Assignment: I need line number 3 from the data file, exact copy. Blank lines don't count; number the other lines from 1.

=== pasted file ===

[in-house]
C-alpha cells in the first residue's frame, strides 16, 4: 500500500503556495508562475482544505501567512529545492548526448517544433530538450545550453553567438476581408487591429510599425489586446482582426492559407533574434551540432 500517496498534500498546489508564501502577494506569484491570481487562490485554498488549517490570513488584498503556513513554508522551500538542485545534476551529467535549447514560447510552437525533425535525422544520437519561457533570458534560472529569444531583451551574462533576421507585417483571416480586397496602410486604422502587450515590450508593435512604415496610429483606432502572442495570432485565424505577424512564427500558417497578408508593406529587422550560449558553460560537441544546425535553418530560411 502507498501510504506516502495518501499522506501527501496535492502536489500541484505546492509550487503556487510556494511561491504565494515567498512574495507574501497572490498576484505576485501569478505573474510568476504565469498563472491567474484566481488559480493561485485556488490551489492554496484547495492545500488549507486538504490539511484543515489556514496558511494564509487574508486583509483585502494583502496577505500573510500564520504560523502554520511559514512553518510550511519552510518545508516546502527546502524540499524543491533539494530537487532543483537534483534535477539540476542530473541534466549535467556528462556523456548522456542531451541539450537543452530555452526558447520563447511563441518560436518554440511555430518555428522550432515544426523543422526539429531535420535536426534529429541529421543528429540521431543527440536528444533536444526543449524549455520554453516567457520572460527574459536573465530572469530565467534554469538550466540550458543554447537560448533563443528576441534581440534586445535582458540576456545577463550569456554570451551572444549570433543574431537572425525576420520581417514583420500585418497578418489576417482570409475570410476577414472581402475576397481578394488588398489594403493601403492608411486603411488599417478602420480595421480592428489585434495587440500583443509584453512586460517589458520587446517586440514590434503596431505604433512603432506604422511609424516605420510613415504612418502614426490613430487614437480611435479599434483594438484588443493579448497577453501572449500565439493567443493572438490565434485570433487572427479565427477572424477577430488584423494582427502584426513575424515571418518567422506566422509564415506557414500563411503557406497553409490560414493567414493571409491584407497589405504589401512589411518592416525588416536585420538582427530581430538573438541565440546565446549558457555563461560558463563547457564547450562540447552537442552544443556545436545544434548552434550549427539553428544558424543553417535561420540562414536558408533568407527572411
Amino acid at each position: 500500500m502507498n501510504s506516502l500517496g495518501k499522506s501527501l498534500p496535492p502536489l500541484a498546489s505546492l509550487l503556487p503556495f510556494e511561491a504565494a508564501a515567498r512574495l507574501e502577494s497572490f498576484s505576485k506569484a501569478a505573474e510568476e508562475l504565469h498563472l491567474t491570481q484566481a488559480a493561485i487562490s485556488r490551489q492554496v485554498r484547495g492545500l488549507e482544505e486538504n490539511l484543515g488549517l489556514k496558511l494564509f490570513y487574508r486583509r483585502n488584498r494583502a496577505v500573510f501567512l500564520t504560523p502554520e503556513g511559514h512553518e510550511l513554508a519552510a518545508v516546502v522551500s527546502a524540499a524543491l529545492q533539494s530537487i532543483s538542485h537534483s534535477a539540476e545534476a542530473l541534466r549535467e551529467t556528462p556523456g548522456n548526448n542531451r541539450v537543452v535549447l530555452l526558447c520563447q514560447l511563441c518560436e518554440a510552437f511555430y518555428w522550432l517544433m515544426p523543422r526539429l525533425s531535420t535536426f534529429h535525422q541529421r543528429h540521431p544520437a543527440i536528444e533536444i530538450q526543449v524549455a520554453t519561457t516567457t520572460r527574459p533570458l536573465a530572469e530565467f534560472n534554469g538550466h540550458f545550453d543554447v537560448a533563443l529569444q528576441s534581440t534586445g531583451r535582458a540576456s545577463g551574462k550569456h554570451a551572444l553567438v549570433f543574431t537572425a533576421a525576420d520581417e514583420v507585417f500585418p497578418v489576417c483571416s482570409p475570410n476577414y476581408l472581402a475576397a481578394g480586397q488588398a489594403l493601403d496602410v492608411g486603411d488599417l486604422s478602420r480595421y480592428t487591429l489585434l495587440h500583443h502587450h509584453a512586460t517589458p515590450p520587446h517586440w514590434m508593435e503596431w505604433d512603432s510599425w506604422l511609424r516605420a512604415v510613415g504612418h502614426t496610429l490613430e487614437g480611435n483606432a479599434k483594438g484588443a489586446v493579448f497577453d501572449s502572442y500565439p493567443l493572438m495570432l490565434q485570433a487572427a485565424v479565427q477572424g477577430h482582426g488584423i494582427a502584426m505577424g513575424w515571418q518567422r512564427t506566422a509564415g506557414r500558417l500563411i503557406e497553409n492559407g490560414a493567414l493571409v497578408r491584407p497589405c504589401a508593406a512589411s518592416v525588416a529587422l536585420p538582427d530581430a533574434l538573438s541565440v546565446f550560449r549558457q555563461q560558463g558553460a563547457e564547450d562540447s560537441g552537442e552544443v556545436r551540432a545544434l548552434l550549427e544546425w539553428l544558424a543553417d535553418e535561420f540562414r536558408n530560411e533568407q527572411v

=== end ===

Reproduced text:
Amino acid at each position: 500500500m502507498n501510504s506516502l500517496g495518501k499522506s501527501l498534500p496535492p502536489l500541484a498546489s505546492l509550487l503556487p503556495f510556494e511561491a504565494a508564501a515567498r512574495l507574501e502577494s497572490f498576484s505576485k506569484a501569478a505573474e510568476e508562475l504565469h498563472l491567474t491570481q484566481a488559480a493561485i487562490s485556488r490551489q492554496v485554498r484547495g492545500l488549507e482544505e486538504n490539511l484543515g488549517l489556514k496558511l494564509f490570513y487574508r486583509r483585502n488584498r494583502a496577505v500573510f501567512l500564520t504560523p502554520e503556513g511559514h512553518e510550511l513554508a519552510a518545508v516546502v522551500s527546502a524540499a524543491l529545492q533539494s530537487i532543483s538542485h537534483s534535477a539540476e545534476a542530473l541534466r549535467e551529467t556528462p556523456g548522456n548526448n542531451r541539450v537543452v535549447l530555452l526558447c520563447q514560447l511563441c518560436e518554440a510552437f511555430y518555428w522550432l517544433m515544426p523543422r526539429l525533425s531535420t535536426f534529429h535525422q541529421r543528429h540521431p544520437a543527440i536528444e533536444i530538450q526543449v524549455a520554453t519561457t516567457t520572460r527574459p533570458l536573465a530572469e530565467f534560472n534554469g538550466h540550458f545550453d543554447v537560448a533563443l529569444q528576441s534581440t534586445g531583451r535582458a540576456s545577463g551574462k550569456h554570451a551572444l553567438v549570433f543574431t537572425a533576421a525576420d520581417e514583420v507585417f500585418p497578418v489576417c483571416s482570409p475570410n476577414y476581408l472581402a475576397a481578394g480586397q488588398a489594403l493601403d496602410v492608411g486603411d488599417l486604422s478602420r480595421y480592428t487591429l489585434l495587440h500583443h502587450h509584453a512586460t517589458p515590450p520587446h517586440w514590434m508593435e503596431w505604433d512603432s510599425w506604422l511609424r516605420a512604415v510613415g504612418h502614426t496610429l490613430e487614437g480611435n483606432a479599434k483594438g484588443a489586446v493579448f497577453d501572449s502572442y500565439p493567443l493572438m495570432l490565434q485570433a487572427a485565424v479565427q477572424g477577430h482582426g488584423i494582427a502584426m505577424g513575424w515571418q518567422r512564427t506566422a509564415g506557414r500558417l500563411i503557406e497553409n492559407g490560414a493567414l493571409v497578408r491584407p497589405c504589401a508593406a512589411s518592416v525588416a529587422l536585420p538582427d530581430a533574434l538573438s541565440v546565446f550560449r549558457q555563461q560558463g558553460a563547457e564547450d562540447s560537441g552537442e552544443v556545436r551540432a545544434l548552434l550549427e544546425w539553428l544558424a543553417d535553418e535561420f540562414r536558408n530560411e533568407q527572411v